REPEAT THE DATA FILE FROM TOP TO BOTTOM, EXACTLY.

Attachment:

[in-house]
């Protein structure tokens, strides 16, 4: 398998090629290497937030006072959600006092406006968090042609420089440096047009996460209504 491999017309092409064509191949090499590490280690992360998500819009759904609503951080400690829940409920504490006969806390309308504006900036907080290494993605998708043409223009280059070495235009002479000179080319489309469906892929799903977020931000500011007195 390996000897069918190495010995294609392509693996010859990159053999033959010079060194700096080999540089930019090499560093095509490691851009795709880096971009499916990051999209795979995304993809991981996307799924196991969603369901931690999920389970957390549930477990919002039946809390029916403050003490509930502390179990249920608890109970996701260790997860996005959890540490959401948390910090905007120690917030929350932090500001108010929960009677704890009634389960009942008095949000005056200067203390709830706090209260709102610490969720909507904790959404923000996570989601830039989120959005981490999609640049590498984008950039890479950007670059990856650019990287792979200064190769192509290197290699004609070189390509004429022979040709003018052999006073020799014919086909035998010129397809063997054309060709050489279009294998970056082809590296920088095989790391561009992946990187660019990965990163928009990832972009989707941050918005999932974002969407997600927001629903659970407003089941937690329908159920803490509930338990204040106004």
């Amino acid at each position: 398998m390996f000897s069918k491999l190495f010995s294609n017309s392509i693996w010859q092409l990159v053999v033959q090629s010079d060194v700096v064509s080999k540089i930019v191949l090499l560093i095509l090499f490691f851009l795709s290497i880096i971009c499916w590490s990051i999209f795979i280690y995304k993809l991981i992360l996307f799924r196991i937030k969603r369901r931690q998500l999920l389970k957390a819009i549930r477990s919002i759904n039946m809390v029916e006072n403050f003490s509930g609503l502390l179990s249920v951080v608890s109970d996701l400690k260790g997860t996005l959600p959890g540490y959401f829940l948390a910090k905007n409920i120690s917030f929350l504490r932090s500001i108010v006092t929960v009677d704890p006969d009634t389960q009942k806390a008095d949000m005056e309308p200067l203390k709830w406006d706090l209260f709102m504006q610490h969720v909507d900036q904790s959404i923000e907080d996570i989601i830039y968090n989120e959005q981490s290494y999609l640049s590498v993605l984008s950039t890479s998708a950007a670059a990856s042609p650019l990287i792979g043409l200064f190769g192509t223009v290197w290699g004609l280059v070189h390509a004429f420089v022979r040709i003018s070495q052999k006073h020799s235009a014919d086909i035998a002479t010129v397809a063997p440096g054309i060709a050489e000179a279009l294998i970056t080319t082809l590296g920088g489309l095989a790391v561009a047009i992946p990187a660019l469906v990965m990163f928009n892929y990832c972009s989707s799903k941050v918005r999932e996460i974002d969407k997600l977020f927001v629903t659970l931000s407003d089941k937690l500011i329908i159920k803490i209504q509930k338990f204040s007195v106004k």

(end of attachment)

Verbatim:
[in-house]
């Protein structure tokens, strides 16, 4: 398998090629290497937030006072959600006092406006968090042609420089440096047009996460209504 491999017309092409064509191949090499590490280690992360998500819009759904609503951080400690829940409920504490006969806390309308504006900036907080290494993605998708043409223009280059070495235009002479000179080319489309469906892929799903977020931000500011007195 390996000897069918190495010995294609392509693996010859990159053999033959010079060194700096080999540089930019090499560093095509490691851009795709880096971009499916990051999209795979995304993809991981996307799924196991969603369901931690999920389970957390549930477990919002039946809390029916403050003490509930502390179990249920608890109970996701260790997860996005959890540490959401948390910090905007120690917030929350932090500001108010929960009677704890009634389960009942008095949000005056200067203390709830706090209260709102610490969720909507904790959404923000996570989601830039989120959005981490999609640049590498984008950039890479950007670059990856650019990287792979200064190769192509290197290699004609070189390509004429022979040709003018052999006073020799014919086909035998010129397809063997054309060709050489279009294998970056082809590296920088095989790391561009992946990187660019990965990163928009990832972009989707941050918005999932974002969407997600927001629903659970407003089941937690329908159920803490509930338990204040106004």
């Amino acid at each position: 398998m390996f000897s069918k491999l190495f010995s294609n017309s392509i693996w010859q092409l990159v053999v033959q090629s010079d060194v700096v064509s080999k540089i930019v191949l090499l560093i095509l090499f490691f851009l795709s290497i880096i971009c499916w590490s990051i999209f795979i280690y995304k993809l991981i992360l996307f799924r196991i937030k969603r369901r931690q998500l999920l389970k957390a819009i549930r477990s919002i759904n039946m809390v029916e006072n403050f003490s509930g609503l502390l179990s249920v951080v608890s109970d996701l400690k260790g997860t996005l959600p959890g540490y959401f829940l948390a910090k905007n409920i120690s917030f929350l504490r932090s500001i108010v006092t929960v009677d704890p006969d009634t389960q009942k806390a008095d949000m005056e309308p200067l203390k709830w406006d706090l209260f709102m504006q610490h969720v909507d900036q904790s959404i923000e907080d996570i989601i830039y968090n989120e959005q981490s290494y999609l640049s590498v993605l984008s950039t890479s998708a950007a670059a990856s042609p650019l990287i792979g043409l200064f190769g192509t223009v290197w290699g004609l280059v070189h390509a004429f420089v022979r040709i003018s070495q052999k006073h020799s235009a014919d086909i035998a002479t010129v397809a063997p440096g054309i060709a050489e000179a279009l294998i970056t080319t082809l590296g920088g489309l095989a790391v561009a047009i992946p990187a660019l469906v990965m990163f928009n892929y990832c972009s989707s799903k941050v918005r999932e996460i974002d969407k997600l977020f927001v629903t659970l931000s407003d089941k937690l500011i329908i159920k803490i209504q509930k338990f204040s007195v106004k």